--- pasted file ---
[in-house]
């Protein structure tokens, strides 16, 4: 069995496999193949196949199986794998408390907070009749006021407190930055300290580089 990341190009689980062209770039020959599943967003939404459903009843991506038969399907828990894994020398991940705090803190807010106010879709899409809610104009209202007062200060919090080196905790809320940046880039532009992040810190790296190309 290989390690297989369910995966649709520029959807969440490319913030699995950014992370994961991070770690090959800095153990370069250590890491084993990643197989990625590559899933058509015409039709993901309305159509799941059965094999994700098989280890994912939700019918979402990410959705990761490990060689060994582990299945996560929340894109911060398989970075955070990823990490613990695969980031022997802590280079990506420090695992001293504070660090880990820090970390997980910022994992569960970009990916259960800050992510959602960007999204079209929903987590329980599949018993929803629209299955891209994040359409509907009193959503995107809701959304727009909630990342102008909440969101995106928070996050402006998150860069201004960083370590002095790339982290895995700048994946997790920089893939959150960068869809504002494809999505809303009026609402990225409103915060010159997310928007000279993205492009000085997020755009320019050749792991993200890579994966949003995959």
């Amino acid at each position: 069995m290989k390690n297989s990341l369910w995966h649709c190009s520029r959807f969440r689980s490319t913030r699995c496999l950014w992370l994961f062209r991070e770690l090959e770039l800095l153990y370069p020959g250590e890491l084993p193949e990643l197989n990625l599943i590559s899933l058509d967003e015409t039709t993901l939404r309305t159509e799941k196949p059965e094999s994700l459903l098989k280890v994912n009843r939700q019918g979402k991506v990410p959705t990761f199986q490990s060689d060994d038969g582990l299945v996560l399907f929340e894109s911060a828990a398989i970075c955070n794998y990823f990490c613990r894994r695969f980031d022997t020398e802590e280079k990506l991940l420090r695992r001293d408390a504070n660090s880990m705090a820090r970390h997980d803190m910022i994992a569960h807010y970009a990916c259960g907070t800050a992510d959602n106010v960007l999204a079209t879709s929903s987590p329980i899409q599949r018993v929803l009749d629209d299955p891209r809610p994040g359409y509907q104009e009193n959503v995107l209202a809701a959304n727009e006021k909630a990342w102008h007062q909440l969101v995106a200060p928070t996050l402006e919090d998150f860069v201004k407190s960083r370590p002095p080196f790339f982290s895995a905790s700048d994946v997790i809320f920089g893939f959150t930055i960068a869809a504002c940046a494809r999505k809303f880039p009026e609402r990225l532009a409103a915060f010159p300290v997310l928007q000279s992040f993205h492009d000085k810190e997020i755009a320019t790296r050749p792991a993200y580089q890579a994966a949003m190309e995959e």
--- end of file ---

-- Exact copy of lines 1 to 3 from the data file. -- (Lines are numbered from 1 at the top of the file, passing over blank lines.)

[in-house]
């Protein structure tokens, strides 16, 4: 069995496999193949196949199986794998408390907070009749006021407190930055300290580089 990341190009689980062209770039020959599943967003939404459903009843991506038969399907828990894994020398991940705090803190807010106010879709899409809610104009209202007062200060919090080196905790809320940046880039532009992040810190790296190309 290989390690297989369910995966649709520029959807969440490319913030699995950014992370994961991070770690090959800095153990370069250590890491084993990643197989990625590559899933058509015409039709993901309305159509799941059965094999994700098989280890994912939700019918979402990410959705990761490990060689060994582990299945996560929340894109911060398989970075955070990823990490613990695969980031022997802590280079990506420090695992001293504070660090880990820090970390997980910022994992569960970009990916259960800050992510959602960007999204079209929903987590329980599949018993929803629209299955891209994040359409509907009193959503995107809701959304727009909630990342102008909440969101995106928070996050402006998150860069201004960083370590002095790339982290895995700048994946997790920089893939959150960068869809504002494809999505809303009026609402990225409103915060010159997310928007000279993205492009000085997020755009320019050749792991993200890579994966949003995959």
């Amino acid at each position: 069995m290989k390690n297989s990341l369910w995966h649709c190009s520029r959807f969440r689980s490319t913030r699995c496999l950014w992370l994961f062209r991070e770690l090959e770039l800095l153990y370069p020959g250590e890491l084993p193949e990643l197989n990625l599943i590559s899933l058509d967003e015409t039709t993901l939404r309305t159509e799941k196949p059965e094999s994700l459903l098989k280890v994912n009843r939700q019918g979402k991506v990410p959705t990761f199986q490990s060689d060994d038969g582990l299945v996560l399907f929340e894109s911060a828990a398989i970075c955070n794998y990823f990490c613990r894994r695969f980031d022997t020398e802590e280079k990506l991940l420090r695992r001293d408390a504070n660090s880990m705090a820090r970390h997980d803190m910022i994992a569960h807010y970009a990916c259960g907070t800050a992510d959602n106010v960007l999204a079209t879709s929903s987590p329980i899409q599949r018993v929803l009749d629209d299955p891209r809610p994040g359409y509907q104009e009193n959503v995107l209202a809701a959304n727009e006021k909630a990342w102008h007062q909440l969101v995106a200060p928070t996050l402006e919090d998150f860069v201004k407190s960083r370590p002095p080196f790339f982290s895995a905790s700048d994946v997790i809320f920089g893939f959150t930055i960068a869809a504002c940046a494809r999505k809303f880039p009026e609402r990225l532009a409103a915060f010159p300290v997310l928007q000279s992040f993205h492009d000085k810190e997020i755009a320019t790296r050749p792991a993200y580089q890579a994966a949003m190309e995959e």